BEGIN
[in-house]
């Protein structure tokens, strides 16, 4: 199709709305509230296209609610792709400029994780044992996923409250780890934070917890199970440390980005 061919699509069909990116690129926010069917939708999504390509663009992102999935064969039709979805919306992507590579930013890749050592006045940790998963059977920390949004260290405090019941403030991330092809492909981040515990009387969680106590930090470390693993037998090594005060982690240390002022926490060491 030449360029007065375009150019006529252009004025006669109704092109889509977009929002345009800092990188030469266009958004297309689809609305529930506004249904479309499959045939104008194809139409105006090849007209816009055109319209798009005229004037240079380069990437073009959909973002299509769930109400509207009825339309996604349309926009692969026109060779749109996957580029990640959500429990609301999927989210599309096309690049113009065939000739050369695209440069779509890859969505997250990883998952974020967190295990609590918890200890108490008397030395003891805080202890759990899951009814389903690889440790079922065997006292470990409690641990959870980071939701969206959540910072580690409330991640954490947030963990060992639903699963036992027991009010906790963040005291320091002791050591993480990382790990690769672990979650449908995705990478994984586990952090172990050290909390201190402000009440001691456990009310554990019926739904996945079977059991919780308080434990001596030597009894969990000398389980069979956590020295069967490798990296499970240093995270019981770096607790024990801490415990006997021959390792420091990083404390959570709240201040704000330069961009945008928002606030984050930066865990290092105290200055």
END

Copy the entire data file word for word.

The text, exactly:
[in-house]
């Protein structure tokens, strides 16, 4: 199709709305509230296209609610792709400029994780044992996923409250780890934070917890199970440390980005 061919699509069909990116690129926010069917939708999504390509663009992102999935064969039709979805919306992507590579930013890749050592006045940790998963059977920390949004260290405090019941403030991330092809492909981040515990009387969680106590930090470390693993037998090594005060982690240390002022926490060491 030449360029007065375009150019006529252009004025006669109704092109889509977009929002345009800092990188030469266009958004297309689809609305529930506004249904479309499959045939104008194809139409105006090849007209816009055109319209798009005229004037240079380069990437073009959909973002299509769930109400509207009825339309996604349309926009692969026109060779749109996957580029990640959500429990609301999927989210599309096309690049113009065939000739050369695209440069779509890859969505997250990883998952974020967190295990609590918890200890108490008397030395003891805080202890759990899951009814389903690889440790079922065997006292470990409690641990959870980071939701969206959540910072580690409330991640954490947030963990060992639903699963036992027991009010906790963040005291320091002791050591993480990382790990690769672990979650449908995705990478994984586990952090172990050290909390201190402000009440001691456990009310554990019926739904996945079977059991919780308080434990001596030597009894969990000398389980069979956590020295069967490798990296499970240093995270019981770096607790024990801490415990006997021959390792420091990083404390959570709240201040704000330069961009945008928002606030984050930066865990290092105290200055």